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Exercise fights fatty liver

Nov. 18, 2011—Fatty liver, a reversible condition of fat accumulation in liver cells, can result from excessive alcohol consumption, obesity, type 2 diabetes, or metabolic disorders. Exercise can reverse this process, but the mechanisms underlying this effect are not clear. Because exercise is known to stimulate the action of glucagon (a hormone that raises blood glucose levels)...

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Skeletal defects in genetic disorder

Nov. 18, 2011—A new mouse model provides a tool for testing novel therapeutic approaches for neurofibromatosis.

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Averting a future oncologist shortage

Nov. 11, 2011—Providing increased mentorship, research opportunities and a nurturing, intellectual environment during fellowship training may help reduce a projected shortage of academic hematologists and oncologists.

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Balancing act in the gut

Nov. 11, 2011—Vanderbilt researchers have identified an antigen important to balancing the immune response to bacteria in the gut.

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Breastfeeding problems can be linked to a tied tongue

Nov. 10, 2011—A simple procedure can correct ‘tongue-tie,’ a commonly missed condition that could prevent newborns from breastfeeding properly.

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Let there be light and melatonin

Nov. 4, 2011—Light and the hormone melatonin may play important roles in the developing brain.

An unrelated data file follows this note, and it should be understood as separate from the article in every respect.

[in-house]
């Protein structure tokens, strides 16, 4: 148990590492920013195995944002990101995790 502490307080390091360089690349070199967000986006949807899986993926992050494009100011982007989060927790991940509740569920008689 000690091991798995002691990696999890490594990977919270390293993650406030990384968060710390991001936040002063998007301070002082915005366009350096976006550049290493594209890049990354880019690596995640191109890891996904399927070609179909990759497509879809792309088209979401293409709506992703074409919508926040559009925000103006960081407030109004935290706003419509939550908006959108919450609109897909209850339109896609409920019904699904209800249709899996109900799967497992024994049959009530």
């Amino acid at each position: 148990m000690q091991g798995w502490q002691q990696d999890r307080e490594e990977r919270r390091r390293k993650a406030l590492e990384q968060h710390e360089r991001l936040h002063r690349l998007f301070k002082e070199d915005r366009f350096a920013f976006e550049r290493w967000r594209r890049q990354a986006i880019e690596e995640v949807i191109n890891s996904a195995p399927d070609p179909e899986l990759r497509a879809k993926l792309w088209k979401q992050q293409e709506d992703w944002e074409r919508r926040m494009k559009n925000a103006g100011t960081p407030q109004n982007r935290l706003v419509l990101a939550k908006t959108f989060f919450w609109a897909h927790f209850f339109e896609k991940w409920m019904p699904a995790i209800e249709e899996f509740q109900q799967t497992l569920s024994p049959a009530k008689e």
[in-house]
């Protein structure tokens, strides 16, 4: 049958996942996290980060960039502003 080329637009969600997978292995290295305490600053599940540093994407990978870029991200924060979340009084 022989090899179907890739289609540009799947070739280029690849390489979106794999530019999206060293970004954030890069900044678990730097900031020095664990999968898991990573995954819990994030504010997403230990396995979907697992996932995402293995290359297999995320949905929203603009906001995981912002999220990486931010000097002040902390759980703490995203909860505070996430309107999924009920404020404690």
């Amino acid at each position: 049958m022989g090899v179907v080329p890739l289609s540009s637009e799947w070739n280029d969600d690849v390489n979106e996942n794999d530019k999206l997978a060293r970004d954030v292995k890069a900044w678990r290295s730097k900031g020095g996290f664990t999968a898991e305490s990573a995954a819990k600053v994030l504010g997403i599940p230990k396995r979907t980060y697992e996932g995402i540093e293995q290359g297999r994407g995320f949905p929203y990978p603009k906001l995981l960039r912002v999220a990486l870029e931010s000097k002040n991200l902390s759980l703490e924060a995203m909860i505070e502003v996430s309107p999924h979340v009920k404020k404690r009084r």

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Vanderbilt study finds no heart risk in ADHD medications

Nov. 2, 2011—Attention Deficit Hyperactivity Disorder (ADHD) medications do not increase the risk for heart disease or heart attack in children and young adults, according to a Vanderbilt study of 1.2 million patients taking drugs including Ritalin, Adderall, Concerta and Strattera between 1998 and 2005.

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Lung disorder drug regimen found harmful

Oct. 31, 2011—Longtime treatment for IPF ineffective and even dangerous.

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Protein family key to aging linked to suppressing tumors

Oct. 28, 2011—The list of aging-associated proteins known to be involved in cancer is growing longer, according to research by investigators at Vanderbilt-Ingram Cancer Center and the National Institutes of Health.

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Vanderbilt doctors to screen patients taking statins for genetic risk factors

Oct. 28, 2011—Vanderbilt University Medical Center doctors announced today they will begin screening patients who take commonly prescribed statin drugs for a rare genetic variation that can increase risks for side effects from these drugs such as muscle aches, kidney damage and even death.

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Stopping colitis, STAT

Oct. 27, 2011—Study suggests a new therapeutic target in ulcerative colitis.

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Growth factor boosts beta cells

Oct. 21, 2011—A growth factor may help grow transplantation-quality pancreas cells for treating diabetes.

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